In this book Durrill describes in graphic detail the disintegration during the Civil War of southern plantation society in a North Carolina coastal county. He examines the failure of a planter-yeoman alliance, and discusses how yeoman farmers and landless white laborers allied themselves against planters, but to no avail. Durrill also shows how slaves, when refugeed up country, tried unsuccessfully to reestablish their prerogatives--subsistence, as well as protection from violence--owed to them as a minimal condition of their servitude. In sum, he details struggles among planters, slaves, yeoman farmers, and landless white laborers, as well as a guerrilla war and a clash between two armies that, in the end, destroyed all that remained of the country's social structure.
"Gives a lively and much-needed account of the underside of the Confederacy that heretofore only occasionally has seen the light of day."--North Carolina Historical Review
"Durrill has done that which is no longer expected, skillfully combining the strengths of the best new social history with some quantitative analysis and excellent political and military narrative....War of Another Kind sets a high standard for future scholars."--Journal of Interdisciplinary History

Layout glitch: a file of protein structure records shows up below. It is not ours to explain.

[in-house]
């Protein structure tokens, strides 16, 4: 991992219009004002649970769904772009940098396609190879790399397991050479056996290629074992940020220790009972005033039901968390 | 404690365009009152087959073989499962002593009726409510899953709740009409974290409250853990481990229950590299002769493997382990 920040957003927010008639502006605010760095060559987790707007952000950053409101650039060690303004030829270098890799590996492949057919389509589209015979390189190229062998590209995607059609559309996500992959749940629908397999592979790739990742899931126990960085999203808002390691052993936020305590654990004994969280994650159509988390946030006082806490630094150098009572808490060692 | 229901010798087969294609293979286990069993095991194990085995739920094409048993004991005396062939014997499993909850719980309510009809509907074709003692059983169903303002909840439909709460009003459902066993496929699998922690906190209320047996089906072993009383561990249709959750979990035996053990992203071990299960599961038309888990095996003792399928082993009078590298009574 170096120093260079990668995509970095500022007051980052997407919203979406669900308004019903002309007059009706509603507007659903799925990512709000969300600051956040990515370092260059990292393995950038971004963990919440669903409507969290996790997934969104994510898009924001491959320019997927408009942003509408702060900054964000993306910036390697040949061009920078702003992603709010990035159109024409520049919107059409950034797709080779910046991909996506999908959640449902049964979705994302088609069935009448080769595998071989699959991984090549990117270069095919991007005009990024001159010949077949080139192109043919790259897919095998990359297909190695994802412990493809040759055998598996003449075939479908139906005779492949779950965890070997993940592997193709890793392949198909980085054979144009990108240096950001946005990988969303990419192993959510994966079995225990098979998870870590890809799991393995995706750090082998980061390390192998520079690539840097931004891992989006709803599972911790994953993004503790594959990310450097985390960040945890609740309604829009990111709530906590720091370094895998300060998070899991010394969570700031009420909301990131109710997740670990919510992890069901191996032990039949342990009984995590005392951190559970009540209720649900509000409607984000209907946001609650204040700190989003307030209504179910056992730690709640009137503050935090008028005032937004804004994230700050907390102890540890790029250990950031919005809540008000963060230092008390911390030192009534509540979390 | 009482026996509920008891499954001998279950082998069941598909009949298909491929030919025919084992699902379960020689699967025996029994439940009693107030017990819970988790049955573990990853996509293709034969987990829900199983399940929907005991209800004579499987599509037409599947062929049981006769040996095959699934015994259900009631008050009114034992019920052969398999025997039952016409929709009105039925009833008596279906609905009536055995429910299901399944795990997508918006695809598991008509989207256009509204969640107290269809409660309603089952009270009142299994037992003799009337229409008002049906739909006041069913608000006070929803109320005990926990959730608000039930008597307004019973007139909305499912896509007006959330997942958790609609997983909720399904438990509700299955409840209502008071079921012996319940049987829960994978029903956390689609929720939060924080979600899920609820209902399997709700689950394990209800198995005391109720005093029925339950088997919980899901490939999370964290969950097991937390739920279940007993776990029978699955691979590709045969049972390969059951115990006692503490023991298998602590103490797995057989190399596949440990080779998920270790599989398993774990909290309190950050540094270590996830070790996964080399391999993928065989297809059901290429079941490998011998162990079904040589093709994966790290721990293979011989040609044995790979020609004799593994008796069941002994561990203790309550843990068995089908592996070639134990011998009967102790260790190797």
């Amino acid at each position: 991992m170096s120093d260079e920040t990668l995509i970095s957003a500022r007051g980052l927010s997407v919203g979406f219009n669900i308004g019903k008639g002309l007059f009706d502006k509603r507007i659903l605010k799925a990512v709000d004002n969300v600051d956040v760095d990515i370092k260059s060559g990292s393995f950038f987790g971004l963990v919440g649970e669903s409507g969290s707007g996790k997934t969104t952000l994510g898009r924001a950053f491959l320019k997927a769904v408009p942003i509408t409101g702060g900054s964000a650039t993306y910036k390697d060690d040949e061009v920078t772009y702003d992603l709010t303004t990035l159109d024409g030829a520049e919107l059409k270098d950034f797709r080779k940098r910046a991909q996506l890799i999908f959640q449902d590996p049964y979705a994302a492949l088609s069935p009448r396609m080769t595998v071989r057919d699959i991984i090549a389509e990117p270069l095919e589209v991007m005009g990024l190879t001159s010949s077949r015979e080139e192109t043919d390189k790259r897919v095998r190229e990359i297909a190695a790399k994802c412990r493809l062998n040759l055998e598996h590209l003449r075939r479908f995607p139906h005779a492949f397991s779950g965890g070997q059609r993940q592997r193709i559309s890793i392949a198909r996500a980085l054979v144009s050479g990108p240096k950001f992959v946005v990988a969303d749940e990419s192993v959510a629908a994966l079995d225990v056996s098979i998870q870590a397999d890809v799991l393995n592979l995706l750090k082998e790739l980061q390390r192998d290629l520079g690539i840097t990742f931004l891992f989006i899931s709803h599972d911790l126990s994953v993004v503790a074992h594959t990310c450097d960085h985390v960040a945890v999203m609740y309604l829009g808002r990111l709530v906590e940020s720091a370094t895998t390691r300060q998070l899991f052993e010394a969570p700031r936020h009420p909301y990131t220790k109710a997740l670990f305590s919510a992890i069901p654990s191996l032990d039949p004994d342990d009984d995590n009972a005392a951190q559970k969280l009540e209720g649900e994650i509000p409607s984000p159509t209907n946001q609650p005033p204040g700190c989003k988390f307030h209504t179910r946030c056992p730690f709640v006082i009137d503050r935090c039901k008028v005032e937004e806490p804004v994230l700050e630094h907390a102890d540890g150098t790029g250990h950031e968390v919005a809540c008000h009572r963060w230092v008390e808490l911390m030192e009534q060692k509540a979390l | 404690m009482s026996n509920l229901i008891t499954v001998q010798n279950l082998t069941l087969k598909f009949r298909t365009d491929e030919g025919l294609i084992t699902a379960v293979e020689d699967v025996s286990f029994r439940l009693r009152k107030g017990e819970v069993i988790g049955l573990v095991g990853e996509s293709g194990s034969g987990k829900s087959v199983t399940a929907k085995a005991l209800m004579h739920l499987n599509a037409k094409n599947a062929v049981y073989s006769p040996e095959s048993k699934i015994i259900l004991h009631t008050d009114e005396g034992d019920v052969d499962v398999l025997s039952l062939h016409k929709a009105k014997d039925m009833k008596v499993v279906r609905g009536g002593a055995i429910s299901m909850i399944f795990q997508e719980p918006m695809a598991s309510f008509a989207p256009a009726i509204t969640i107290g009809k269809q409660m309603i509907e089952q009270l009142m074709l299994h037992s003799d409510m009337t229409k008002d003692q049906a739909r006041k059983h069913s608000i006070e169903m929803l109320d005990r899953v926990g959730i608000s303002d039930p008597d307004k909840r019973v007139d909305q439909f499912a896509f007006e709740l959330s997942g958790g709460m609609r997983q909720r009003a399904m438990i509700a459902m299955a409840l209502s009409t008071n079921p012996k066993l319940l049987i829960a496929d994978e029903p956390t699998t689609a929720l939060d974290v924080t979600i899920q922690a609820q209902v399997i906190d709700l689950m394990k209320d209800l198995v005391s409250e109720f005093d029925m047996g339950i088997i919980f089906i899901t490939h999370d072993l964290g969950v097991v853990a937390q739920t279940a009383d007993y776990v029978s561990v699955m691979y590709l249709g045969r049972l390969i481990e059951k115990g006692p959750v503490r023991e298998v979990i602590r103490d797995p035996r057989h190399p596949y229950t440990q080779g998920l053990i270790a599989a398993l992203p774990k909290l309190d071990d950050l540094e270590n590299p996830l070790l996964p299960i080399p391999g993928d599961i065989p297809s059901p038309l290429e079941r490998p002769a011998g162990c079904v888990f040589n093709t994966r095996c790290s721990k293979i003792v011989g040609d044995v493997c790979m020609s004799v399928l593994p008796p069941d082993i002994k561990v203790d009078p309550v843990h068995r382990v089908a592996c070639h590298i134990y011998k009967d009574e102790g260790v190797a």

"Durrill's superb study...is a major contribution."--Science & Society
"A finely crafted work....Coherent and compelling....Makes a significant contribution to understanding transition within agrarian societies [and] has importance both as a case study that suggests directions for future scholarship on Southern agriculture, and for comparative analysis of the demise of plantation society in the Americas."--Journal of Peasant Studies
"Durrill's highly readable, provocative book will stimulate further inquiry into the war's internal effects, and for that reason, he is to be congratulated."--Civil War History
"Offers an important glimpse into a deeply divided community of the Civil War era."--CHOICE
"This is just what I've been looking for in my course on the Civil War. Most texts ignore local power relationships and the social history of the war. Dirrill's book returns it to the forefront."--Roy E. Finkenbine, Hampton University